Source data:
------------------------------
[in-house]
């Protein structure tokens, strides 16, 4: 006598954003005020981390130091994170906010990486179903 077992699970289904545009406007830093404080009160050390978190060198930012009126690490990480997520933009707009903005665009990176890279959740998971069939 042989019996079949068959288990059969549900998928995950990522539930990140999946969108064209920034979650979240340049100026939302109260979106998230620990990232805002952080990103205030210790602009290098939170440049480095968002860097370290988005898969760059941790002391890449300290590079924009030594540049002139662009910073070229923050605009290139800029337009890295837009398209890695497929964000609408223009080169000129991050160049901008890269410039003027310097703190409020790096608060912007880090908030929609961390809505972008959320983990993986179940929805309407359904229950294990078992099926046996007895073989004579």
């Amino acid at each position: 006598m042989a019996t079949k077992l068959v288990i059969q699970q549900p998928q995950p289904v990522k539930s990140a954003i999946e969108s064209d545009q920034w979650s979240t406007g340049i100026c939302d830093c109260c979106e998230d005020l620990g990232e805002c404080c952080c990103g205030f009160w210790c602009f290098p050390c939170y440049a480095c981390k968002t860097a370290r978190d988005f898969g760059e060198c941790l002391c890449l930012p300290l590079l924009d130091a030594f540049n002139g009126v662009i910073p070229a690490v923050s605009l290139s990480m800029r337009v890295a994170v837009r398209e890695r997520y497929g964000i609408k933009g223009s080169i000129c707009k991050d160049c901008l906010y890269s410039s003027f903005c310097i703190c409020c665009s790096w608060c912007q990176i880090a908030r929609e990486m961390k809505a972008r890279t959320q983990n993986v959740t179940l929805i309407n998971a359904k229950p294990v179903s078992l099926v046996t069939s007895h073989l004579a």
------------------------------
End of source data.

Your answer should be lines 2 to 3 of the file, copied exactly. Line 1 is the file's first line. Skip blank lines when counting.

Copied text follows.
């Protein structure tokens, strides 16, 4: 006598954003005020981390130091994170906010990486179903 077992699970289904545009406007830093404080009160050390978190060198930012009126690490990480997520933009707009903005665009990176890279959740998971069939 042989019996079949068959288990059969549900998928995950990522539930990140999946969108064209920034979650979240340049100026939302109260979106998230620990990232805002952080990103205030210790602009290098939170440049480095968002860097370290988005898969760059941790002391890449300290590079924009030594540049002139662009910073070229923050605009290139800029337009890295837009398209890695497929964000609408223009080169000129991050160049901008890269410039003027310097703190409020790096608060912007880090908030929609961390809505972008959320983990993986179940929805309407359904229950294990078992099926046996007895073989004579």
């Amino acid at each position: 006598m042989a019996t079949k077992l068959v288990i059969q699970q549900p998928q995950p289904v990522k539930s990140a954003i999946e969108s064209d545009q920034w979650s979240t406007g340049i100026c939302d830093c109260c979106e998230d005020l620990g990232e805002c404080c952080c990103g205030f009160w210790c602009f290098p050390c939170y440049a480095c981390k968002t860097a370290r978190d988005f898969g760059e060198c941790l002391c890449l930012p300290l590079l924009d130091a030594f540049n002139g009126v662009i910073p070229a690490v923050s605009l290139s990480m800029r337009v890295a994170v837009r398209e890695r997520y497929g964000i609408k933009g223009s080169i000129c707009k991050d160049c901008l906010y890269s410039s003027f903005c310097i703190c409020c665009s790096w608060c912007q990176i880090a908030r929609e990486m961390k809505a972008r890279t959320q983990n993986v959740t179940l929805i309407n998971a359904k229950p294990v179903s078992l099926v046996t069939s007895h073989l004579a």